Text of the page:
In a major boost to the Indian Navy's aviation fleet, the Indian Defence
Ministry's Acquisition Council has approved the procurement of nine Medium Range Maritime Reconnaissance (MRMR) planes worth $1-billion and the limited series production of another nine carrier-borne Light Combat Aircraft (LCA) for the presently-being-built Indian Aircraft Carrier that will join the fleet some time in 2015.
Defence Minister AK Antony-led Defence Acquisition Council (DAC) gave the nod to these two approvals at its last meeting, when it also considered reforms in the defence offsets policy for which discussions remained inconclusive.
The DAC, senior officials said, gave its Acceptance of Necessity for nine MRMR aircraft after evaluating data provided by global vendors in response to the Request for Information (RFI) issued almost a year ago.
The original requirement was said to be six, but now it has been increased to nine. This MRMR aircraft is going to be over and above the 12 P-8I long range maritime reconnaissance aircraft that India is buying from US major Boeing for over $3 billion.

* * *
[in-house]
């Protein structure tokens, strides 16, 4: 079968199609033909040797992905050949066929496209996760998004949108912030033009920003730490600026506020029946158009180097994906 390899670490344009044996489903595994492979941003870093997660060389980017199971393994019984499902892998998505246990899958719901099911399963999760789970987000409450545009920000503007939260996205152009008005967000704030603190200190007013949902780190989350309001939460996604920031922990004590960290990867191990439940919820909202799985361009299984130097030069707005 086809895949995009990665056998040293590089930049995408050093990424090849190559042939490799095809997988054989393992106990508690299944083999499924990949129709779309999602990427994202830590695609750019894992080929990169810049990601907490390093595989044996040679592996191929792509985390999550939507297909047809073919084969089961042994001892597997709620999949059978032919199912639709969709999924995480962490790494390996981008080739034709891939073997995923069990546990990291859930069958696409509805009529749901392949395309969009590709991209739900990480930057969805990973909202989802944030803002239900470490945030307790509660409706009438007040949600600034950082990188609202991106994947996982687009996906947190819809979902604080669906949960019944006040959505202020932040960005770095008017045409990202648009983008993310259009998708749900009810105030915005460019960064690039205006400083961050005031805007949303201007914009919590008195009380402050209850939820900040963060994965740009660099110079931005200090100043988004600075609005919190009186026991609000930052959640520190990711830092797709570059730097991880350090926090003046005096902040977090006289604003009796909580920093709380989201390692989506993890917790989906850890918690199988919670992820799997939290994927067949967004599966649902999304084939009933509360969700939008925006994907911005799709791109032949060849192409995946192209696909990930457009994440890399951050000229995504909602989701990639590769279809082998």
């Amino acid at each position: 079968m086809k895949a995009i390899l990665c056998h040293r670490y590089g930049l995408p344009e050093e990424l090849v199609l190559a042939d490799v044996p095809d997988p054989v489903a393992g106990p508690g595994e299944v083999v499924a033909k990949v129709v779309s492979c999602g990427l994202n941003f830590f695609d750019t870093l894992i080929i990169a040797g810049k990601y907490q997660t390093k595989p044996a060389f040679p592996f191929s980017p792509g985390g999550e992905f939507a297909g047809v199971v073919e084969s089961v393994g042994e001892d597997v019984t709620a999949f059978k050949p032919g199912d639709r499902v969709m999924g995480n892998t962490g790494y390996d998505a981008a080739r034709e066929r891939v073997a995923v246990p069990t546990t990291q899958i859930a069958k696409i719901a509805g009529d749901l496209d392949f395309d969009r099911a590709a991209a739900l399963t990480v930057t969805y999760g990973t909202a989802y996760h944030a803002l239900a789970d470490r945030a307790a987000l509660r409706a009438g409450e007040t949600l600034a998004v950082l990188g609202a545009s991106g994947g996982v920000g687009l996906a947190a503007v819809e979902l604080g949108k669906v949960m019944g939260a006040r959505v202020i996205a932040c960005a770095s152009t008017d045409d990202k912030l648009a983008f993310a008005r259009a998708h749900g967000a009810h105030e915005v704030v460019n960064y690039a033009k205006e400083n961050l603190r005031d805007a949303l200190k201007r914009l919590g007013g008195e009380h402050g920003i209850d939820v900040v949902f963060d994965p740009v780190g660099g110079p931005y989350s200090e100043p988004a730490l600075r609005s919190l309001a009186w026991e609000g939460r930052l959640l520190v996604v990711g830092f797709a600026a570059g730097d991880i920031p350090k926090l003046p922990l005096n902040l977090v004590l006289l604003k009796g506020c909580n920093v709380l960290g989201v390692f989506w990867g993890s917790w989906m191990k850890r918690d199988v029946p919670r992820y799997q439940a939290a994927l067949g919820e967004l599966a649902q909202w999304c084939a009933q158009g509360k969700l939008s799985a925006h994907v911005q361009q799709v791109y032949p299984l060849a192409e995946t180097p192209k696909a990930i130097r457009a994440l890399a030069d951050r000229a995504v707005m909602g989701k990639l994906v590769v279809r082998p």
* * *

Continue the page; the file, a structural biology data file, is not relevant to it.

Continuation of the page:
The MRMR deal will also have an option for additional planes if the Indian Navy feels a need for more. The Request for Proposals or tenders will be issued in another three to six months, officials said here.
India had issued the MRMR RFI to Boeing, Lockheed Martin, ATR, SAAB, Airbus, Casa, Embraer, Bombardier, and Dassault.
The nine LCA-Navy for the 40,000-tonne IAC will be produced by the Hindustan Aeronautics Limited (HAL). IAC, which is presently under construction in Kochi-based Cochin Shipyard, will deploy about 30 combat plane in the ski jump but arrested recovery configuration.
The LCA-Navy prototypes have General Electric F404 engines providing about 80 kiloNewtons of power that the Indian Navy feels is inadequate for a carrier-borne combat plane. As a result, the HAL-produced LCA-Navy may be powered by GE F414 engines that provides 90 kiloNewton thrust to meet the navy requirements.
The LCA-navy is likely to go through first flight next month followed by other necessary approvals for final operational clearance in the next three-four years. It is expected to be ready to induct 30 planes by the time IAC is ready for induction in 2015.
The LCA-Navy achieved a significant milestone in its development with the first successful ground-run of its engine in September last year.
The Indian Air Force (IAF) variant of LCA is already under production, with HAL bagging orders for seven squadrons or 140 planes of which first 40 will have F404 engines and the rest 100 F414 engines. The first set of LCA squadrons of the IAF will be based in Sulur near Coimbatore in Tamil Nadu.